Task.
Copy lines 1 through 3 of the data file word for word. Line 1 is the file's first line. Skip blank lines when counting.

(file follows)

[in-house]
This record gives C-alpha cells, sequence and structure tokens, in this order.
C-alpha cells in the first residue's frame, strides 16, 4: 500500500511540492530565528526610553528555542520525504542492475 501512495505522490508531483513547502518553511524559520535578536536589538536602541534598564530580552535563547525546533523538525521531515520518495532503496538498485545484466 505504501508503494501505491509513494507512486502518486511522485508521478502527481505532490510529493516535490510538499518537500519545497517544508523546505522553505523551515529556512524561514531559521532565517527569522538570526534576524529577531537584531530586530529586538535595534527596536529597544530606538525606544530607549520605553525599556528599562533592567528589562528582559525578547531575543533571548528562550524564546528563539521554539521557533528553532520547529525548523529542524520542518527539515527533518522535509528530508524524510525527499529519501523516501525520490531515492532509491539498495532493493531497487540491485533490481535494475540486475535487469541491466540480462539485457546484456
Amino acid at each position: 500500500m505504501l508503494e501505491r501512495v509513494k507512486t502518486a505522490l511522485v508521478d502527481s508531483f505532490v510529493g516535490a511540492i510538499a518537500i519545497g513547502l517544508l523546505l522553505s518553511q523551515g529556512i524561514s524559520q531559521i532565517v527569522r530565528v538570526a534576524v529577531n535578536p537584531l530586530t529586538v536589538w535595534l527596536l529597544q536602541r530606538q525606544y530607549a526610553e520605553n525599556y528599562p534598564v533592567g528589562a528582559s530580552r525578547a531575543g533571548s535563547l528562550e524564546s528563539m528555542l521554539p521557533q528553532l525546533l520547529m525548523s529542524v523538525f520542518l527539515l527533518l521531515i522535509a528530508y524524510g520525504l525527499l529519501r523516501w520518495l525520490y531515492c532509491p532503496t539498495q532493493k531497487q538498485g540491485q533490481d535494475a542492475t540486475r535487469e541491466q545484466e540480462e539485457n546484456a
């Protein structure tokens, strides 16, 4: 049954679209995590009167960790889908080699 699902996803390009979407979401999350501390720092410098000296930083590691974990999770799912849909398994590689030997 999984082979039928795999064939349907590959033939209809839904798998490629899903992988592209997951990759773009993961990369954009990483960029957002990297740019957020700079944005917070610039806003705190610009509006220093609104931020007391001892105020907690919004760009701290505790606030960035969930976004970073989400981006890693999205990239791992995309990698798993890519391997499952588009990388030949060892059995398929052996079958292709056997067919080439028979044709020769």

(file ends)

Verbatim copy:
[in-house]
This record gives C-alpha cells, sequence and structure tokens, in this order.
C-alpha cells in the first residue's frame, strides 16, 4: 500500500511540492530565528526610553528555542520525504542492475 501512495505522490508531483513547502518553511524559520535578536536589538536602541534598564530580552535563547525546533523538525521531515520518495532503496538498485545484466 505504501508503494501505491509513494507512486502518486511522485508521478502527481505532490510529493516535490510538499518537500519545497517544508523546505522553505523551515529556512524561514531559521532565517527569522538570526534576524529577531537584531530586530529586538535595534527596536529597544530606538525606544530607549520605553525599556528599562533592567528589562528582559525578547531575543533571548528562550524564546528563539521554539521557533528553532520547529525548523529542524520542518527539515527533518522535509528530508524524510525527499529519501523516501525520490531515492532509491539498495532493493531497487540491485533490481535494475540486475535487469541491466540480462539485457546484456